Electricity distributor Kenya Power cooked its books to the tune of billions of shillings in two years after it was roped into a political scheme to keep the electorate happy in the run-up to last year’s General Election.
Auditor-General Edward Ouko has, in his latest report, laid bare the full extent of the financial misrepresentation, whose aim was to keep electricity prices artificially low and help the Jubilee government get re-elected.
Kenya Power refused to restate its financial results for the years ended June 2017 and June 2018 as Mr Ouko had advised, underlining the level of impunity at the Nairobi Securities Exchange-listed firm.
Last year the company, acting on instructions from the government (which was seeking re-election in the August poll), suspended the collection of fuel cost charge on electricity bills, leading to a pile-up of uncollected cash.
The fuel cost charge — which is used to compensate diesel power generators — was held constant at Sh2.85 per kilowatt hour (kWh) in the seven months to August last year despite a steep increase in the amount of diesel-generated power on the national grid.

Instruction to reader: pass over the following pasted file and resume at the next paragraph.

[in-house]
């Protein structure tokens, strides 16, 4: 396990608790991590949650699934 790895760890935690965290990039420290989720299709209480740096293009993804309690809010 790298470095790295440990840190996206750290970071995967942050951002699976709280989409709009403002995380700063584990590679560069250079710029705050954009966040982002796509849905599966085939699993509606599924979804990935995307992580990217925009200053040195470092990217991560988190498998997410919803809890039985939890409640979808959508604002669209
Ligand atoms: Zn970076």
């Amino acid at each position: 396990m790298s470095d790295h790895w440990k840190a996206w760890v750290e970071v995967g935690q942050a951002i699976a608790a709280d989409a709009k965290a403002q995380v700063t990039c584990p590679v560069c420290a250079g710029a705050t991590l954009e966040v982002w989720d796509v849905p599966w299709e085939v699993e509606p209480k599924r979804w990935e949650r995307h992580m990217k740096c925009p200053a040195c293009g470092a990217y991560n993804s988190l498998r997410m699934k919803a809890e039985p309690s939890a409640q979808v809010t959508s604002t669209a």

Consequently, the uncollected levy piled up to more than Sh10 billion, forcing the company to ramp up its recovery of the levy after the election, and causing a consumer uproar and litigation.
The Energy Regulatory Commission (ERC) approved Kenya Power’s ignore-and-bill-later strategy, which the utility firm earlier told the Business Daily was a short-term policy of the government.
Delaying collection of the fuel levy, which was meant to contain public disaffection with the government over the high electricity bills in the run-up to the polls, however, left Kenya Power’s financial statements in disarray.
To pull off the scheme, Kenya Power went against International Accounting Standards (IAS) to incorrectly report sales, receivables, liabilities and profits.
The electricity distributor irregularly recognised unbilled fuel costs as revenue, setting off a process that saw it manipulate the reporting of other items in its books in the quest to avoid disclosing lower earnings.
Mr Ouko says proper reporting would have left Kenya Power with a paltry Sh366.6 million in pre-tax profit for the year ended June 2017, and not the Sh7.6 billion it reported.
The company’s pre-tax profit for the year ended June 2018, on the other hand, should have been Sh6 billion and not the Sh3 billion it reported.
Kenya Power’s newly released financial statements for the year ended June have not been corrected to reflect the company’s true financial position, an unprecedented disregard for good corporate governance practices by a publicly traded firm.
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